int getInteger();
int main()
{
int n, i, flag = 0;
// no argument is passed to the function
// the value returned from the function is assigned to n
n = getInteger();

for(i=2; i<=n/2; ++i)


{
if(n%i==0){
flag = 1;
break;
}
}
if (flag == 1)
printf("%d is not a prime number.", n);
else
printf("%d is a prime number.", n);
return 0;
}
// getInteger() function returns integer entered by the user
int getInteger()
{
int n;
printf("Enter a positive integer: ");
scanf("%d",&n);
return n;
}

The empty parentheses in n = getInteger(); statement indicates that no


argument is passed to the function. And, the value returned from the function
is assigned to n.

Here, the getInteger() function takes input from the user and returns it. The
code to check whether a number is prime or not is inside the main() function.

Example #3: Argument passed but no return value

#include <stdio.h>
void checkPrimeAndDisplay(int n);
int main()
{
int n;
printf("Enter a positive integer: ");
scanf("%d",&n);
// n is passed to the function
checkPrimeAndDisplay(n);
return 0;
}
// void indicates that no value is returned from the function
void checkPrimeAndDisplay(int n)
{
int i, flag = 0;

for(i=2; i <= n/2; ++i)


{
if(n%i == 0){
flag = 1;
break;
}
}
if(flag == 1)
printf("%d is not a prime number.",n);
else
printf("%d is a prime number.", n);
}

The integer value entered by the user is passed


to checkPrimeAndDisplay() function.

Here, the checkPrimeAndDisplay() function checks whether the argument


passed is a prime number or not and displays the appropriate message.

Example #4: Argument passed and a return value

#include <stdio.h>
int checkPrimeNumber(int n);
int main()
{
int n, flag;
printf("Enter a positive integer: ");
scanf("%d",&n);
// n is passed to the checkPrimeNumber() function
// the value returned from the function is assigned to flagvariable
flag = checkPrimeNumber(n);
if(flag==1)
printf("%d is not a prime number",n);
else
printf("%d is a prime number",n);
return 0;
}
// integer is returned from the function
int checkPrimeNumber(int n)
{
/* Integer value is returned from function checkPrimeNumber() */
int i;

for(i=2; i <= n/2; ++i)


{
if(n%i == 0)
return 1;
}
return 0;
}

The input from the user is passed to checkPrimeNumber() function.

The checkPrimeNumber() function checks whether the passed argument is


prime or not. If the passed argument is a prime number, the function returns
0. If the passed argument is a non-prime number, the function returns 1. The
return value is assigned to flag variable.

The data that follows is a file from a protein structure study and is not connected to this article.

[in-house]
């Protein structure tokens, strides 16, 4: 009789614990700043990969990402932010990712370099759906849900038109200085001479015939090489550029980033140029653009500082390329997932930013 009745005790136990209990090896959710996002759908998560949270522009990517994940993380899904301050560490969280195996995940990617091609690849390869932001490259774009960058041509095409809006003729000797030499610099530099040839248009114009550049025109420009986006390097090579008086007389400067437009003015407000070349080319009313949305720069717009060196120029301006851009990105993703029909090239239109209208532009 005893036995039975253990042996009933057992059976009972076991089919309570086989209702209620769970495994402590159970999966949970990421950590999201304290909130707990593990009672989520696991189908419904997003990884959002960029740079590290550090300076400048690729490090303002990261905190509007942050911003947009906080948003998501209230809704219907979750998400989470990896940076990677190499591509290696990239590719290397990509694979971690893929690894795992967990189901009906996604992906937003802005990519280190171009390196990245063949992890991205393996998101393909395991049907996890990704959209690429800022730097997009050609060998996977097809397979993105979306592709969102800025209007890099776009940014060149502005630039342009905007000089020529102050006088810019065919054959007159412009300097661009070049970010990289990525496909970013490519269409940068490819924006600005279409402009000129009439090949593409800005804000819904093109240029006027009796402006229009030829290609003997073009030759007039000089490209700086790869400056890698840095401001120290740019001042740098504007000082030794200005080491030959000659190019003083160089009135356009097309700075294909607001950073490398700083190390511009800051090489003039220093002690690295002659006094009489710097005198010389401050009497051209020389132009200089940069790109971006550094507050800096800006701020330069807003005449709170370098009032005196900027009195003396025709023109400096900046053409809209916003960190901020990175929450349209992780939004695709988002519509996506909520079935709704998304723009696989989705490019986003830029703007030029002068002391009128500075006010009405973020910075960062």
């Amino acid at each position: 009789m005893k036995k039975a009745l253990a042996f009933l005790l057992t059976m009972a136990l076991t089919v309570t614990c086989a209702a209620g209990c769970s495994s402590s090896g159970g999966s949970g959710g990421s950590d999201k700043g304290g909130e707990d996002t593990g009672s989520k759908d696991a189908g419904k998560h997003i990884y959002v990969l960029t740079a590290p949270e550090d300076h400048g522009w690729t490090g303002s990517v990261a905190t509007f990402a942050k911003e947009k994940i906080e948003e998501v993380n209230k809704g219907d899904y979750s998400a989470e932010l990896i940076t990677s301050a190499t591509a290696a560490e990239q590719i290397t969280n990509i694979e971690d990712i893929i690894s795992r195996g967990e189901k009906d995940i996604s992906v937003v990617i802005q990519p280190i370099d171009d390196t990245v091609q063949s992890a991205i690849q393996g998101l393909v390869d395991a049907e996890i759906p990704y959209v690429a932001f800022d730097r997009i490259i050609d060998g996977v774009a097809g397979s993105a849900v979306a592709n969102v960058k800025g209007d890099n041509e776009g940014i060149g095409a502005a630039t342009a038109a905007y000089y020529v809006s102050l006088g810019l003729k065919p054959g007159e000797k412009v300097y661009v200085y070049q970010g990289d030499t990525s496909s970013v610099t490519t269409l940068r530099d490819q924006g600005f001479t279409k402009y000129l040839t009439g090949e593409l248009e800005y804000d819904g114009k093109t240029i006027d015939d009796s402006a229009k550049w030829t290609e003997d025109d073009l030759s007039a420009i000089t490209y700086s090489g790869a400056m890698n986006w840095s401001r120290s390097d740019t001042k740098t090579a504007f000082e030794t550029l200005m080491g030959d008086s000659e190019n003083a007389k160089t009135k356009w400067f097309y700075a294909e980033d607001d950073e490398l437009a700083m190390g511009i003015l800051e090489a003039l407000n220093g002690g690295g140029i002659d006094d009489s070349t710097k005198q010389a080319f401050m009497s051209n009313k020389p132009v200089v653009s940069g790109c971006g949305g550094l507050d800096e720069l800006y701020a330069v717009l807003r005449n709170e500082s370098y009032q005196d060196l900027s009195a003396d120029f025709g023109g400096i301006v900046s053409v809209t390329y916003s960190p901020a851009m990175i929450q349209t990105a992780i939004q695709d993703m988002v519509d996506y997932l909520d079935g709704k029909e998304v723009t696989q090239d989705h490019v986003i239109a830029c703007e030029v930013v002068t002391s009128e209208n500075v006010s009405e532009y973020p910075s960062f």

Then, the appropriate message is displayed from the main() function.

C Programming Recursion

A function that calls itself is known as a recursive function. And, this technique
is known as recursion.

How recursion works?

void recurse()
{
... .. ...
recurse();
... .. ...
}

int main()
{
... .. ...
recurse();
... .. ...
}
The recursion continues until some condition is met to prevent it.

To prevent infinite recursion, if...else statement (or similar approach) can be


used where one branch makes the recursive call and other doesn't.

Example: Sum of Natural Numbers Using Recursion


#include <stdio.h>
int sum(int n);
int main()
{
int number, result;
printf("Enter a positive integer: ");
scanf("%d", &number);
result = sum(number);

printf("sum=%d", result);
}

int sum(int num)


{
if (num!=0)
return num + sum(num-1); // sum() function calls itself
else
return num;
}

Output

Enter a positive integer:

Initially, the sum() is called from the main() function with number passed as an
argument.

Suppose, the value of num is 3 initially. During next function call, 2 is passed to
the sum()function. This process continues until num is equal to 0.

When num is equal to 0, the if condition fails and the else part is executed
returning the sum of integers to the main() function.
Advantages and Disadvantages of Recursion

Recursion makes program elegant and cleaner. All algorithms can be defined
recursively which makes it easier to visualize and prove.

If the speed of the program is vital then, you should avoid using recursion.
Recursions use more memory and are generally slow. Instead, you can
use loop.